Today’s subject: the visual cliff. This pioneering experiement both looks cool and is a fun exploration into the development of depth perception in creatures great and small.
In 1960, E.J. Gibson and R.D. Walk set up this awesome looking contraption that makes it look like a surface completely drops off, when actually, it’s just an illusion made with shatterproof glass.
Then they put a variety of creatures on the contraption and tried to lure them to walk onto the glass with food or, like in the picture above, a teddy bear. They used rats, cats, babies, etc and discovered that all species tested can perceive and avoid a sharp drop by the time they take up independent locomotion, be it on day one in chicks, one month old rats, or six month old babies. Meaning that when a baby hits six months, it no longer just blindly crawls off of a cliff lured by the promise of a teddy bear.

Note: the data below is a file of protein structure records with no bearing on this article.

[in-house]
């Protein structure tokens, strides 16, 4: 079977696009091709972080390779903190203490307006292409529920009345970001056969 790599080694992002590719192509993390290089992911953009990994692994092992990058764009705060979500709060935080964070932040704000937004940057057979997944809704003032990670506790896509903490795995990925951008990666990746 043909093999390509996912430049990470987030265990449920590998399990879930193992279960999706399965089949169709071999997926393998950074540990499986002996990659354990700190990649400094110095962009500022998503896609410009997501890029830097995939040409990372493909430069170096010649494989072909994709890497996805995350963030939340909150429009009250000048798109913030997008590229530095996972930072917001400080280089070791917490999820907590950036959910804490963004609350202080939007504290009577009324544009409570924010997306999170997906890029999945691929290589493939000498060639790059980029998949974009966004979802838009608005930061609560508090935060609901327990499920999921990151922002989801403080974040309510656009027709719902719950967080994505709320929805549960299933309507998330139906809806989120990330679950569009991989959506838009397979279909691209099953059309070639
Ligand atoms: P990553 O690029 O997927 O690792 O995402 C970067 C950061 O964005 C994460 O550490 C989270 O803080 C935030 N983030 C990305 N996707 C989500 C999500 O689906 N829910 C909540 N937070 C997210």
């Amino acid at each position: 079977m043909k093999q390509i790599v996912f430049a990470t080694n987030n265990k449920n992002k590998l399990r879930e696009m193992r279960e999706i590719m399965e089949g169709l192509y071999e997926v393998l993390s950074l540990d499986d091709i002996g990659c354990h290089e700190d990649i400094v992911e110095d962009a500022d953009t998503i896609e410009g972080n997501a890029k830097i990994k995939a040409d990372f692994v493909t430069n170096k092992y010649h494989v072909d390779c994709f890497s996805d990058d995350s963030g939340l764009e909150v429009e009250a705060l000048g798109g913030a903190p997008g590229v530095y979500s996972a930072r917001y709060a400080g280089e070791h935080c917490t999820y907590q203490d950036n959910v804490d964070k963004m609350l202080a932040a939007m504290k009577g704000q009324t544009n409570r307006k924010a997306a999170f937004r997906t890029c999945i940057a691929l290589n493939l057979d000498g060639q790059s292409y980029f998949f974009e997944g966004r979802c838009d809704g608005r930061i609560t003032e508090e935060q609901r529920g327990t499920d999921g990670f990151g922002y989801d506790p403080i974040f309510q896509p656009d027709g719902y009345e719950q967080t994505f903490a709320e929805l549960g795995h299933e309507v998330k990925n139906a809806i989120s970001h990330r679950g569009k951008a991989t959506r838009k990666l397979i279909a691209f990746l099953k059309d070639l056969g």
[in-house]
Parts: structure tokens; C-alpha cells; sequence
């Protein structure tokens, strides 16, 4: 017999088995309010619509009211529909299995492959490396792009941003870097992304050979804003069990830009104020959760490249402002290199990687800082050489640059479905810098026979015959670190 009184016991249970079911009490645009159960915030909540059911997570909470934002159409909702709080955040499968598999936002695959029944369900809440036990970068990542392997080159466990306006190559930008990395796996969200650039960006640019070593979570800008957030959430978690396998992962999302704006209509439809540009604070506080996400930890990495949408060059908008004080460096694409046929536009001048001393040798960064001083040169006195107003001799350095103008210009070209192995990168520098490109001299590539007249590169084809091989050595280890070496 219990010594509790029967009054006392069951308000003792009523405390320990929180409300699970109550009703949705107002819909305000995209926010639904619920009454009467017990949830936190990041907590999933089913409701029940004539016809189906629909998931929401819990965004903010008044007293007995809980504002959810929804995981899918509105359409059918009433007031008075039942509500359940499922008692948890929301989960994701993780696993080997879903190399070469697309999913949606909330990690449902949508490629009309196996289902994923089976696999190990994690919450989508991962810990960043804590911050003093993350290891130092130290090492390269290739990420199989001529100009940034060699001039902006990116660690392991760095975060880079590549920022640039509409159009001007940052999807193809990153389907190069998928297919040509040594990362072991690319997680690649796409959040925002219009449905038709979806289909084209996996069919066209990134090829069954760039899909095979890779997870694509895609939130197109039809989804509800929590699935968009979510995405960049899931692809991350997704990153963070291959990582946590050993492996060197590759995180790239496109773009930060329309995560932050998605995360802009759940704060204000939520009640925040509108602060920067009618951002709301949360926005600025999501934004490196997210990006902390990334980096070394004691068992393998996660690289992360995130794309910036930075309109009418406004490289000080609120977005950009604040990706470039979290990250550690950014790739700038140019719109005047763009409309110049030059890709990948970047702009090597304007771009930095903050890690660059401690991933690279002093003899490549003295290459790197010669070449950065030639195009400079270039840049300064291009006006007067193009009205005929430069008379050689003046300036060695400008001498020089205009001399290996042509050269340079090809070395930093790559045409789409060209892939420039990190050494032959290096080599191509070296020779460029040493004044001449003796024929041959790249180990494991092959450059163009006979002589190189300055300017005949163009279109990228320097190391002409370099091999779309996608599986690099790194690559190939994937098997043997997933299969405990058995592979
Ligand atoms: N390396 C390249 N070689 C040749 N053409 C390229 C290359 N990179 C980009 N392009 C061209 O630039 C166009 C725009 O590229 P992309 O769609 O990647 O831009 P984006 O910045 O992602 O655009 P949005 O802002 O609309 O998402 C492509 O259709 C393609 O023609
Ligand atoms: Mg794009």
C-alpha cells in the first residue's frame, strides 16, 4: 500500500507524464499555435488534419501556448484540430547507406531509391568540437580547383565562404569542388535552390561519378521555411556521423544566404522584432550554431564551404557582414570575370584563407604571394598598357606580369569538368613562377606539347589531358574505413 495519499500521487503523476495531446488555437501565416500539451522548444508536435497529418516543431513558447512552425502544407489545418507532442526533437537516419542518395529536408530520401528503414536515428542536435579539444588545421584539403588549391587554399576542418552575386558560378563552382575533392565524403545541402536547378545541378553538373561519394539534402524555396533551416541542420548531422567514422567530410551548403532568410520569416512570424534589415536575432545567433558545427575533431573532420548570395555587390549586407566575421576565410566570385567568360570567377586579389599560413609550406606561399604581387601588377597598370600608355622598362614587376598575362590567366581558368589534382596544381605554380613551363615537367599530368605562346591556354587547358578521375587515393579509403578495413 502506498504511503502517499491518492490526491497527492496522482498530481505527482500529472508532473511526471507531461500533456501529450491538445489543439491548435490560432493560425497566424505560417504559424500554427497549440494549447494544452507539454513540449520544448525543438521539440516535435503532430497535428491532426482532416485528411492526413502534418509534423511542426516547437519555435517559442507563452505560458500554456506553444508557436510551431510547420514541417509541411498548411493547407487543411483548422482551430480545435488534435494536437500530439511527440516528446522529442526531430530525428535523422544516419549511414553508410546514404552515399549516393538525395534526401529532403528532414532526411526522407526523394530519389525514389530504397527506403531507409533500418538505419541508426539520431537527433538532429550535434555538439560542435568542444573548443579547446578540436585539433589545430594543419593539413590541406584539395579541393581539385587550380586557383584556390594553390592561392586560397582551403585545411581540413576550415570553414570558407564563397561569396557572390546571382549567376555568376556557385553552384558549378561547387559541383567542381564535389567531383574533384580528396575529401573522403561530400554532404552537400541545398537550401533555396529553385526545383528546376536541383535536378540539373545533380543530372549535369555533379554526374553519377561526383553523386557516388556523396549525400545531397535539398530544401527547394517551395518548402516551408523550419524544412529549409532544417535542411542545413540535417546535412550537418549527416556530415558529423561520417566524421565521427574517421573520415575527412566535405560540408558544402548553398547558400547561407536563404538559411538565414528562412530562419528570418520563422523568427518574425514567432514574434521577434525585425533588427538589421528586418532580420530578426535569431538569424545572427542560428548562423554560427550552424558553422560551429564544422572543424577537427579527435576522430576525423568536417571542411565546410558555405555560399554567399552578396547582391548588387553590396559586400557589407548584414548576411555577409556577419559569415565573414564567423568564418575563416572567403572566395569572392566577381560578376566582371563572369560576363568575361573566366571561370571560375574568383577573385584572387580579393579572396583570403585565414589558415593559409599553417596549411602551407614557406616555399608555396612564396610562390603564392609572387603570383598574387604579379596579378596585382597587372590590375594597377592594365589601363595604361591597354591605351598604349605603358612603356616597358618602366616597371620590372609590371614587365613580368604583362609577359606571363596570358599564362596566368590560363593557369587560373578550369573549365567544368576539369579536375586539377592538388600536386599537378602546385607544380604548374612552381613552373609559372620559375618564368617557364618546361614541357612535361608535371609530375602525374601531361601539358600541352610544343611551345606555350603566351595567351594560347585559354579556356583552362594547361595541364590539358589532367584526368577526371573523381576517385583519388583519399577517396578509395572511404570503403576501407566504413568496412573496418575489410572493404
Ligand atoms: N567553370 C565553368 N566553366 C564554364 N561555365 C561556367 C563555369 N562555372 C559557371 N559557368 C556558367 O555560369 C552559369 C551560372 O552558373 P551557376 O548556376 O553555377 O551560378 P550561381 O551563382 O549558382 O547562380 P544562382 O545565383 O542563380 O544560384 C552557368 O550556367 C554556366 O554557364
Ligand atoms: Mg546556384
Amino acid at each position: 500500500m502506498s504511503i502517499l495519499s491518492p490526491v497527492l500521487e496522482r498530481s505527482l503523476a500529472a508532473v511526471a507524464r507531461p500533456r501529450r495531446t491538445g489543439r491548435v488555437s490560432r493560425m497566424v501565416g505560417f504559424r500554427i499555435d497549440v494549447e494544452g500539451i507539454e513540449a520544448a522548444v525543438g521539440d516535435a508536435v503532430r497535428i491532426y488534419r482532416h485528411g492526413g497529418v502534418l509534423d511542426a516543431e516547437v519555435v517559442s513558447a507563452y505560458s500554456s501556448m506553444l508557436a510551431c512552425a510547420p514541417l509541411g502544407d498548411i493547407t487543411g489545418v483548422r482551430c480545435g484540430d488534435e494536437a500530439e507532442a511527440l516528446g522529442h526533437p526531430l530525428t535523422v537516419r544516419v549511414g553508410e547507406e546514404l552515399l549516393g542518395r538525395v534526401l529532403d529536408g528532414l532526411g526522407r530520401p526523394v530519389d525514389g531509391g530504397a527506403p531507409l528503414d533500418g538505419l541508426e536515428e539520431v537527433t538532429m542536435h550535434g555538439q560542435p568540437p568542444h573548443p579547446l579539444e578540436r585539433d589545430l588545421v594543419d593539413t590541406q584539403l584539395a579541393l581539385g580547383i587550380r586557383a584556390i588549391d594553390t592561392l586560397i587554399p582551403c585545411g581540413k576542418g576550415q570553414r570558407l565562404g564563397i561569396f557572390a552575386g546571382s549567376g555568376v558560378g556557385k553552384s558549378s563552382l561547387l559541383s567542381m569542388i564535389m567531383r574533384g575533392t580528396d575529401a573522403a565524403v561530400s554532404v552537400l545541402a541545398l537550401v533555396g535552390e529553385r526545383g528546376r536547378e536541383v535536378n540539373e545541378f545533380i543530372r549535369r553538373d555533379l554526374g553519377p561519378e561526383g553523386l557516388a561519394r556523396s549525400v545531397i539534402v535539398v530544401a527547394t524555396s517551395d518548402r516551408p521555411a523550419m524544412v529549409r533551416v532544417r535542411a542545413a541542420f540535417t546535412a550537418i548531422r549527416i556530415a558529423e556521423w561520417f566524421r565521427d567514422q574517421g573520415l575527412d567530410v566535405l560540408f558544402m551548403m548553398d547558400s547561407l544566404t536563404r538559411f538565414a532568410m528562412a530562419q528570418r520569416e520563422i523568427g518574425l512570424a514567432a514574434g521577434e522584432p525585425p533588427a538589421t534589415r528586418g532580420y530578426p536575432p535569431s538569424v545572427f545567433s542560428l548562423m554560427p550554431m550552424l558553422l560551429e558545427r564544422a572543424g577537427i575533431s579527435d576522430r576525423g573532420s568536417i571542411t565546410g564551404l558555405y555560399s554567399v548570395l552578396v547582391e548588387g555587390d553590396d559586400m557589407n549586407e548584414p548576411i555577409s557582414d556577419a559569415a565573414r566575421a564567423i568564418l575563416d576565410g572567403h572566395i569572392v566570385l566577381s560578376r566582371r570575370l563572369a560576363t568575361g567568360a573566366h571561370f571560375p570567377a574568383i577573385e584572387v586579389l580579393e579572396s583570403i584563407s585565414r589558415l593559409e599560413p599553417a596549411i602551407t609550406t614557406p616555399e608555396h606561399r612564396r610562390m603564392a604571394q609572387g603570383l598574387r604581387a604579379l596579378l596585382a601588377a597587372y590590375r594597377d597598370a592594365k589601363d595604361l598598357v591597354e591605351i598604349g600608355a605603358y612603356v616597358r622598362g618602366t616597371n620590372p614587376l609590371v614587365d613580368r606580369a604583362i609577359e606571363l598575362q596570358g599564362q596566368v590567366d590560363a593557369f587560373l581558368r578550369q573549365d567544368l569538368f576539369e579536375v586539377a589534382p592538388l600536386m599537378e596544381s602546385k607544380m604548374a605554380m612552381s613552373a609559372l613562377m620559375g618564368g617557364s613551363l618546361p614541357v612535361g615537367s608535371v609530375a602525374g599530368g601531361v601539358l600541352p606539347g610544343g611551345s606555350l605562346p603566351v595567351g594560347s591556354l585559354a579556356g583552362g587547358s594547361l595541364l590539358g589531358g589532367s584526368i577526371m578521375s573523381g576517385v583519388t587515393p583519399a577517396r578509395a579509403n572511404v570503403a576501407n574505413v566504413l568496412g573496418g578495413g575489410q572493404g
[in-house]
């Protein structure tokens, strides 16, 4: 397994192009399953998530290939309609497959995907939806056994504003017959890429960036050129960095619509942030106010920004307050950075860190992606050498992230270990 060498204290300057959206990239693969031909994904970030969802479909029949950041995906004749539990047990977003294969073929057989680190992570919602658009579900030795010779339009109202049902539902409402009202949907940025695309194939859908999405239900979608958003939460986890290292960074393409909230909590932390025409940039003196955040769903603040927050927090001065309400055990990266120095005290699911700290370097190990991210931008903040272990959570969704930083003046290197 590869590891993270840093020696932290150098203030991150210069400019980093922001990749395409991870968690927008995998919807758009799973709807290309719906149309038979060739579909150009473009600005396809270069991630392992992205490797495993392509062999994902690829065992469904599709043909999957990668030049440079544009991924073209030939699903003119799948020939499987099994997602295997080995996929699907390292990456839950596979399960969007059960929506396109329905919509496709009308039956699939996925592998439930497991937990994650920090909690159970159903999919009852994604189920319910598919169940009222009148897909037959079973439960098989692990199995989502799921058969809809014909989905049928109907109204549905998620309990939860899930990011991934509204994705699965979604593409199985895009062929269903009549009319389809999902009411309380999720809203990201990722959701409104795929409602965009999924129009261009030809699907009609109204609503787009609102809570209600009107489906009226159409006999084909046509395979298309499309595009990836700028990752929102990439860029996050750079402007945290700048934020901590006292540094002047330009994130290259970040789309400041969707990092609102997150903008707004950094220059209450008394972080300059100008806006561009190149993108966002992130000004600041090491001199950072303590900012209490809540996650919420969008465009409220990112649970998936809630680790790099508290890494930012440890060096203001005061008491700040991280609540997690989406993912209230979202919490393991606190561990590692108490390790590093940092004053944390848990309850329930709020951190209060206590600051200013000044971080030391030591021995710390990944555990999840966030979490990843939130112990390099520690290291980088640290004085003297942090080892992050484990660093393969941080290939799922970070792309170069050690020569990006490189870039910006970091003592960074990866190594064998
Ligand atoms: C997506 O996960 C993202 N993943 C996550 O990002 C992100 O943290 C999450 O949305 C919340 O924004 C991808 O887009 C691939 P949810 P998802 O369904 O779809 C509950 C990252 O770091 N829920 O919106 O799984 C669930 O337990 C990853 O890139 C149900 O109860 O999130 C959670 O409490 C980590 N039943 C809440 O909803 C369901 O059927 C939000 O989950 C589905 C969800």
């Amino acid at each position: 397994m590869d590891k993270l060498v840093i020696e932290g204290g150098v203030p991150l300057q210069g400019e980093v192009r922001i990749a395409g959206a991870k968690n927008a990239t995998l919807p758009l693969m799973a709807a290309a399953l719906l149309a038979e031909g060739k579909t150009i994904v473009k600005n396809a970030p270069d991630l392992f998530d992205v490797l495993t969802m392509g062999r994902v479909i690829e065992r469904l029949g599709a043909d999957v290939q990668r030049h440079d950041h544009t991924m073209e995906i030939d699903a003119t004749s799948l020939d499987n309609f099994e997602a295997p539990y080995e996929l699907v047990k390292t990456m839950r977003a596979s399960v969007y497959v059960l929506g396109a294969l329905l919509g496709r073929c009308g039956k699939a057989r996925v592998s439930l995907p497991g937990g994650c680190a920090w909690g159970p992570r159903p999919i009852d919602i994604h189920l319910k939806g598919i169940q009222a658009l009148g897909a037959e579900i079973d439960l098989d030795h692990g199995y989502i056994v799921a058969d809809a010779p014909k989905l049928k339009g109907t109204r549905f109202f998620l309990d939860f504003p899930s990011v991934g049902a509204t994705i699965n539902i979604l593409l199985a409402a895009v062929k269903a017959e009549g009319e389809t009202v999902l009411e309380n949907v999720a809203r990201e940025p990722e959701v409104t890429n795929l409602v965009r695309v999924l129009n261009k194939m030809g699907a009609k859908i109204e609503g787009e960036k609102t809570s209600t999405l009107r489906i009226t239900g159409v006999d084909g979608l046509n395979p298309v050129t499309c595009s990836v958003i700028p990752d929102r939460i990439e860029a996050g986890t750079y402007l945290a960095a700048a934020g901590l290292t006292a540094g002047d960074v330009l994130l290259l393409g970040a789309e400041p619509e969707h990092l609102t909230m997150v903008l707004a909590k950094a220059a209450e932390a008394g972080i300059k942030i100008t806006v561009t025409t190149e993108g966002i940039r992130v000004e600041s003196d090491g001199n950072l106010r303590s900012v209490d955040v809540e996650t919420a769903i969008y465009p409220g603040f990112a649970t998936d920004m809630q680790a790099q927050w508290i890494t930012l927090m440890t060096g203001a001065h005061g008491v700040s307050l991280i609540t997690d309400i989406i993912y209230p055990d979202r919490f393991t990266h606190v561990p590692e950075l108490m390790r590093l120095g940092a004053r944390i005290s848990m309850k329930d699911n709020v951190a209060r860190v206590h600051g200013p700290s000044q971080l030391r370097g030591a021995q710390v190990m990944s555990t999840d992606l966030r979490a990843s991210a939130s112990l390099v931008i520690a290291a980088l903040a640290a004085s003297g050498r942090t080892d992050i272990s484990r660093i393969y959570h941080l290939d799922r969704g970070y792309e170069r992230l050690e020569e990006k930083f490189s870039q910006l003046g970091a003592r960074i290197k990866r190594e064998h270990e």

There’s all kinds of fun stuff about whether or not the subjects were using visual cues, or a change in pattern, or a difference in how the floor feels to keep them from walking onto the glass, but really, the best thing about these studies is the pictures.